Theses on Cultural Revolution



The traditional goal of aesthetics is to produce, by means of art, impressions of certain past elements of life in circumstances where those elements are lacking or absent, in such a way that those elements escape the disorder of appearances subject to the ravages of time. The degree of aesthetic success is thus measured by a beauty that is inseparable from duration, and that even goes so far as pretensions of eternity. The goal of the situationists is immediate participation in a passionate abundance of life by means of deliberately arranged variations of ephemeral moments. The success of these moments can reside in nothing other than their fleeting effect. The situationists consider cultural activity in its totality as an experimental method for constructing everyday life, a method that can and should be continually developed with the extension of leisure and the withering away of the division of labor (beginning with the division of artistic labor).


Art can cease being a report about sensations and become a direct organization of more advanced sensations. The point is to produce ourselves rather than things that enslave us.


Mascolo is right in saying (in Le Communisme) that the reduction of the work day by the dictatorship of the proletariat is “the most certain sign of the latter’s revolutionary authenticity.” Indeed, “if man is a commodity, if he is treated as a thing, if human relations are relations of thing to thing, this is because it is possible to buy his time.” But Mascolo is too quick to conclude that “the time of a man freely employed” is always well spent, and that “the purchase of time is the sole evil.” There can be no freely spent time until we possess the modern tools for the construction of everyday life. The use of such tools will mark the leap from a utopian revolutionary art to an experimental revolutionary art.


An international association of situationists can be seen as a coalition of workers in an advanced sector of culture, or more precisely as a coalition of all those who demand the right to work on a project that is obstructed by present social conditions; hence as an attempt at organizing professional revolutionaries in culture.


We are excluded from real control over the vast material powers of our time. The communist revolution has not yet occurred and we are still living within the confines of decomposing old cultural superstructures. Henri Lefebvre rightly sees that this contradiction is at the heart of a specifically modern discordance between the progressive individual and the world, and he terms the cultural tendency based on this discordance “revolutionary romanticism.” The inadequacy of Lefebvre’s conception lies in the fact that he makes the mere expression of this discordance a sufficient criterion for revolutionary action within culture. Lefebvre abandons in advance any experimentation involving profound cultural change, contenting himself with mere awareness of possibilities that are as yet impossible (because they are still too remote), an awareness that can be expressed in any sort of form within the framework of cultural decomposition.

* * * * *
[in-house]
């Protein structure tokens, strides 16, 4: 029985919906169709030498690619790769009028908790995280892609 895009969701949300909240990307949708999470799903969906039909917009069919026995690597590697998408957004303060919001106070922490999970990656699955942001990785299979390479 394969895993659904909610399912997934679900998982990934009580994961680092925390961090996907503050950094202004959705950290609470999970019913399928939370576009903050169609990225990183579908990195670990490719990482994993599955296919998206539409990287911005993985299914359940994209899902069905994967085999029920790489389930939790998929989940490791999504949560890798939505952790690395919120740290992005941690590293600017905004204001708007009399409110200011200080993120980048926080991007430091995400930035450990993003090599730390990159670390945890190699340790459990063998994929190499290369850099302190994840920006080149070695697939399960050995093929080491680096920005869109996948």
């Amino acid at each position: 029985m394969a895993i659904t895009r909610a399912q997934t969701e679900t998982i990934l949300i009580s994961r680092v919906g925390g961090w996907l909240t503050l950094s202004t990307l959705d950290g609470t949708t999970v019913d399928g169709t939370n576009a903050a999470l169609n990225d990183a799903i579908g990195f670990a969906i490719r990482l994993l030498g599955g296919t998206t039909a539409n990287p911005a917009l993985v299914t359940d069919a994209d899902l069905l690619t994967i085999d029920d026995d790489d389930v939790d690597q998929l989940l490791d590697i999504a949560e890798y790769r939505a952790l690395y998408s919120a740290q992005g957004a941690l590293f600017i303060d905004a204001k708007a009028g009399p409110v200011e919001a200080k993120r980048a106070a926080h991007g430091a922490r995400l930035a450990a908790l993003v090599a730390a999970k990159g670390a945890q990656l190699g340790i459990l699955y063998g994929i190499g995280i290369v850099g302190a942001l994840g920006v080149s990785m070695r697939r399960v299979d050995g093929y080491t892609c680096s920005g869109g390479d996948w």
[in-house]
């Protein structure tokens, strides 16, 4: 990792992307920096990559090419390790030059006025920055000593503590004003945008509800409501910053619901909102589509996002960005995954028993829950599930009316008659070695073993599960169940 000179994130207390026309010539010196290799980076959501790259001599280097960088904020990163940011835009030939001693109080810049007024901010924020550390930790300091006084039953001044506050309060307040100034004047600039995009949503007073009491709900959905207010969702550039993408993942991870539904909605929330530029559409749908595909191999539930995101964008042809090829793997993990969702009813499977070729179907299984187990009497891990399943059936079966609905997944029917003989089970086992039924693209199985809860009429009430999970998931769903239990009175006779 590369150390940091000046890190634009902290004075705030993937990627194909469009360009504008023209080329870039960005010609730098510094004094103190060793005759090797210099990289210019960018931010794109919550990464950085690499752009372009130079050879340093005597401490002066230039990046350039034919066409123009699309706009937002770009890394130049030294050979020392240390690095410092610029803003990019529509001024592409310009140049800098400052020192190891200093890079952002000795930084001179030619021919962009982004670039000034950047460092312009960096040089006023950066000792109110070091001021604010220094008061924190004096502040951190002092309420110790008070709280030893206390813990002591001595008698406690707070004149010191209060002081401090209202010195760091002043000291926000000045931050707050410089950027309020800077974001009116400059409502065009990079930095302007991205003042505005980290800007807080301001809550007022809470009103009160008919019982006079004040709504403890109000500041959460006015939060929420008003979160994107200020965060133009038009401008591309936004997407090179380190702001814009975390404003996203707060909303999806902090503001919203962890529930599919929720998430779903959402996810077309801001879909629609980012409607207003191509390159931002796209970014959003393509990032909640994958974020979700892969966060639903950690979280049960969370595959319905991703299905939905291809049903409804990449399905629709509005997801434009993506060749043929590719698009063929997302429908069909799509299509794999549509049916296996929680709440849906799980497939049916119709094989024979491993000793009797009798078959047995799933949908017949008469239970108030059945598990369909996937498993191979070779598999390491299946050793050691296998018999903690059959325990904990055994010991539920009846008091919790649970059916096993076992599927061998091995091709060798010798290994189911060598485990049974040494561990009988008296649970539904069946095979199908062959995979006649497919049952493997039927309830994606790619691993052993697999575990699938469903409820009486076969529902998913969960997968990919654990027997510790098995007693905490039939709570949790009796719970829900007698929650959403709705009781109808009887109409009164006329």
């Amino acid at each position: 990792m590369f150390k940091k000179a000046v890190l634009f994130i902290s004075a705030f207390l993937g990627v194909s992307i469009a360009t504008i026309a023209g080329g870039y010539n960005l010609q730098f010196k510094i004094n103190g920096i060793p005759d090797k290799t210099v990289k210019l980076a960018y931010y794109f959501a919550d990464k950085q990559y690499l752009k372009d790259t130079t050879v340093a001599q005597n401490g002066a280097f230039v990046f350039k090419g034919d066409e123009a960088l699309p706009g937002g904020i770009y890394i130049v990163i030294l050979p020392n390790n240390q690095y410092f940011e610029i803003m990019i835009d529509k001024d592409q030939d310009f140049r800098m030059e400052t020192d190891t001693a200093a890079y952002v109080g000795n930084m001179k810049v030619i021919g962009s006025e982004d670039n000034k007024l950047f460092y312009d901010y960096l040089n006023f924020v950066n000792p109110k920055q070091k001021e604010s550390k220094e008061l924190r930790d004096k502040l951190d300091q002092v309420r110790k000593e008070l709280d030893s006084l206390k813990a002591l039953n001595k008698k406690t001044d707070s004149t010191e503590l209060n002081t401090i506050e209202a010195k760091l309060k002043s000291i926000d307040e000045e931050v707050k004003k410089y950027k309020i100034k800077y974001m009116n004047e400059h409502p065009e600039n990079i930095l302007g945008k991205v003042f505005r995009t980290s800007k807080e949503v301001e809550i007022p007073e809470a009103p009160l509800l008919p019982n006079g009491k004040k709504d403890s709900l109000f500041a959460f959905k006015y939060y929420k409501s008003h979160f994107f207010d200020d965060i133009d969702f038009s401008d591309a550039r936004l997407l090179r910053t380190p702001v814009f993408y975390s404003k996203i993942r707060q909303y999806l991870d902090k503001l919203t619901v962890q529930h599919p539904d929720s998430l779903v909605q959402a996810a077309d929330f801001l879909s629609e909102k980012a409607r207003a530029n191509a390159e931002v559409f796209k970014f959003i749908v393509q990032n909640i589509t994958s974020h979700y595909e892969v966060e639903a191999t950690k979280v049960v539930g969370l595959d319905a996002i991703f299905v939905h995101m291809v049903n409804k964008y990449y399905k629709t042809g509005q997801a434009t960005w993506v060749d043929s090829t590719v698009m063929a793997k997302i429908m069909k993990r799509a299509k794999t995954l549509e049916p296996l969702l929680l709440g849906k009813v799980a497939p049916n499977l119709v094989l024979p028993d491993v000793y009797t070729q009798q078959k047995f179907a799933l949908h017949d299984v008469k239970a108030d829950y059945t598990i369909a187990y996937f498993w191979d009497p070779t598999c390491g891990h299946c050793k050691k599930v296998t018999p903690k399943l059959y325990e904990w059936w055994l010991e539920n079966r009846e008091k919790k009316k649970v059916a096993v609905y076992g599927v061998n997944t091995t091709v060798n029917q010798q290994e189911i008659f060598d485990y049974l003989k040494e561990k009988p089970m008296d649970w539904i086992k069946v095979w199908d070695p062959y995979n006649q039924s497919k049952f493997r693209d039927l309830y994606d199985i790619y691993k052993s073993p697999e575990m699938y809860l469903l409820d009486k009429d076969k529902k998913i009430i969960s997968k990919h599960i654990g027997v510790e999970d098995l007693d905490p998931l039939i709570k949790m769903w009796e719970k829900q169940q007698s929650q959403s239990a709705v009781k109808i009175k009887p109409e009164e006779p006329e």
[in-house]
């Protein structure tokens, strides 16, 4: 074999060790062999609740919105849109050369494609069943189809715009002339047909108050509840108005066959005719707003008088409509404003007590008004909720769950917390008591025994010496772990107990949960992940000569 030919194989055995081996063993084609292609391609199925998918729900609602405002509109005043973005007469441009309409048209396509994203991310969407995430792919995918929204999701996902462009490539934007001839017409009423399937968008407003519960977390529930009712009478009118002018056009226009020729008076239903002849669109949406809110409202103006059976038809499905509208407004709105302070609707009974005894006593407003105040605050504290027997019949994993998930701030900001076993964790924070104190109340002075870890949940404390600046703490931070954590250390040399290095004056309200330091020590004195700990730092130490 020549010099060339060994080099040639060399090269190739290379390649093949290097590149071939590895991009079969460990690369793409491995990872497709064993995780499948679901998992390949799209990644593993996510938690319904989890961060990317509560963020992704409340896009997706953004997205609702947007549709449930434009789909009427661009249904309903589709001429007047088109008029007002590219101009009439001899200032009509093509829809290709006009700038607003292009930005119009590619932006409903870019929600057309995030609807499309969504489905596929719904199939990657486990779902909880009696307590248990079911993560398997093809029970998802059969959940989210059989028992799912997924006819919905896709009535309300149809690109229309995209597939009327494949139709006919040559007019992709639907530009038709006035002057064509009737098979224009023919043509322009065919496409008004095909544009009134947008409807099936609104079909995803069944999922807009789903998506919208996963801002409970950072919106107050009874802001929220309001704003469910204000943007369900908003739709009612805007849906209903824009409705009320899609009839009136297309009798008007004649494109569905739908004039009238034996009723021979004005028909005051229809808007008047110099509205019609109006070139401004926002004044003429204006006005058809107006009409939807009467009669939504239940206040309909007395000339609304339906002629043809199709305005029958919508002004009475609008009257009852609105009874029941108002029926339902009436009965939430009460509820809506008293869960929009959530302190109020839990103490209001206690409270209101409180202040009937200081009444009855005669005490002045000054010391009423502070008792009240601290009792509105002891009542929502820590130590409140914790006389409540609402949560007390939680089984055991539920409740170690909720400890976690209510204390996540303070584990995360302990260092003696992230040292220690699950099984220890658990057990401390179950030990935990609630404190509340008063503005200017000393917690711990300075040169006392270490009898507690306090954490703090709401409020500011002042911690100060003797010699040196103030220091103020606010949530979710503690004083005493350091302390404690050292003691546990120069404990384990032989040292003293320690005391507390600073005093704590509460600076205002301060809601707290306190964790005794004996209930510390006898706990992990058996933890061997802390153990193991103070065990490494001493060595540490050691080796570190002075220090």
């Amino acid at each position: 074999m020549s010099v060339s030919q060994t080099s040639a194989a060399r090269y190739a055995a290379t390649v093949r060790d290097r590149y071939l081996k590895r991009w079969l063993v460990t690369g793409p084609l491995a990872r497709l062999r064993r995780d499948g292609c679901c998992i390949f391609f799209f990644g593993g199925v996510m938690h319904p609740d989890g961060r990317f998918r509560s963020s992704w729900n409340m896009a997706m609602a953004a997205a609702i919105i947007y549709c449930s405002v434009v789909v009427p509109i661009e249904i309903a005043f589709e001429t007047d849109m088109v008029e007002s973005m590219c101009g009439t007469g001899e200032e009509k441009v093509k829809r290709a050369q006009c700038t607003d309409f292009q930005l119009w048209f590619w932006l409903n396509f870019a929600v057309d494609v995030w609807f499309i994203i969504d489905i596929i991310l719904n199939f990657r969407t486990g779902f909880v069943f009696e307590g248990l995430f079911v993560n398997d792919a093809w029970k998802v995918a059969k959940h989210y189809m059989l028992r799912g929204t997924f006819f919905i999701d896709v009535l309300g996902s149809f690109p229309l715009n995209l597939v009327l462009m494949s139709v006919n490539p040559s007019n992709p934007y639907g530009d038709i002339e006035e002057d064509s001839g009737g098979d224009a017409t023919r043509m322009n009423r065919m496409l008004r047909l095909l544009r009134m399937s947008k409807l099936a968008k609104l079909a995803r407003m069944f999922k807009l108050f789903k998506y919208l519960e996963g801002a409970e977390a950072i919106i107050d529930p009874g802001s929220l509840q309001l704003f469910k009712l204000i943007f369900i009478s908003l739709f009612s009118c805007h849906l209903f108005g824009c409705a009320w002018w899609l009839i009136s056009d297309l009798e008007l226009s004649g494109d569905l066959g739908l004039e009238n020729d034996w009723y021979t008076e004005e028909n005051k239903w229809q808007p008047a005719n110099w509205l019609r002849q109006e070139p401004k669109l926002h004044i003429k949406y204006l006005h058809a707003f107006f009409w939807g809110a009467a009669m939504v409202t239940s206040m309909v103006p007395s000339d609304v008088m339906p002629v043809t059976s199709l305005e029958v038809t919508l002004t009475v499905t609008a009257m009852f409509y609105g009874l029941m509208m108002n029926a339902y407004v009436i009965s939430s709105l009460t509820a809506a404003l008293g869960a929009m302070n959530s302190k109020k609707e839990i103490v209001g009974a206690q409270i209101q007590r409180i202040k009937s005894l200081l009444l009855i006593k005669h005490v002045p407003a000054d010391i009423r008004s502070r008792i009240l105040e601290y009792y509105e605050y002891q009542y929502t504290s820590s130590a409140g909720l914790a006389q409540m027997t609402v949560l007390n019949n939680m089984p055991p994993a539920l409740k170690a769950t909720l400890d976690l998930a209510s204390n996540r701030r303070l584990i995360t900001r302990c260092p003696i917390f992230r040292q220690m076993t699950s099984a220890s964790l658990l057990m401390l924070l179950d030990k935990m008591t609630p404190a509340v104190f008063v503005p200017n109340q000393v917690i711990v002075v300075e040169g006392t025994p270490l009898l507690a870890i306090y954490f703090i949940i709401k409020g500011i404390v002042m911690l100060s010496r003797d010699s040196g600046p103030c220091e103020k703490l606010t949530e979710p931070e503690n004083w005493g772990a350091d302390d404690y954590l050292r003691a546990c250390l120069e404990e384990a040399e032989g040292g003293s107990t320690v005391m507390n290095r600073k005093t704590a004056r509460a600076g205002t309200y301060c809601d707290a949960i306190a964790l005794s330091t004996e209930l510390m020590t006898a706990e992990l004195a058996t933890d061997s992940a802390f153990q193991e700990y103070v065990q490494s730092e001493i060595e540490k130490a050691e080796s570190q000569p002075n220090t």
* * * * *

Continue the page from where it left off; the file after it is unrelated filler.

Those who want to supersede the old established order in all its aspects cannot cling to the disorder of the present, even in the sphere of culture. In culture as in other areas, it is necessary to struggle without waiting any longer for some concrete appearance of the moving order of the future. The possibility of this ever-changing new order, which is already present among us, devalues all expressions within existing cultural forms. If we are ever to arrive at authentic direct communication (in our working hypothesis of higher cultural means: the construction of situations), we must bring about the destruction of all the forms of pseudocommunication. The victory will go to those who are capable of creating disorder without loving it.


In the world of cultural decomposition we can test our strength but never use it. The practical task of overcoming our discordance with this world, that is, of surmounting its decomposition by some more advanced constructions, is not romantic. We will be “revolutionary romantics,” in Lefebvre’s sense, precisely to the degree that we fail.



“Thèses sur la révolution culturelle” originally appeared in Internationale Situationniste #1 (Paris, June 1958). This translation by Ken Knabb is from the Situationist International Anthology (Revised and Expanded Edition, 2006). No copyright.

[Other Situationist Texts]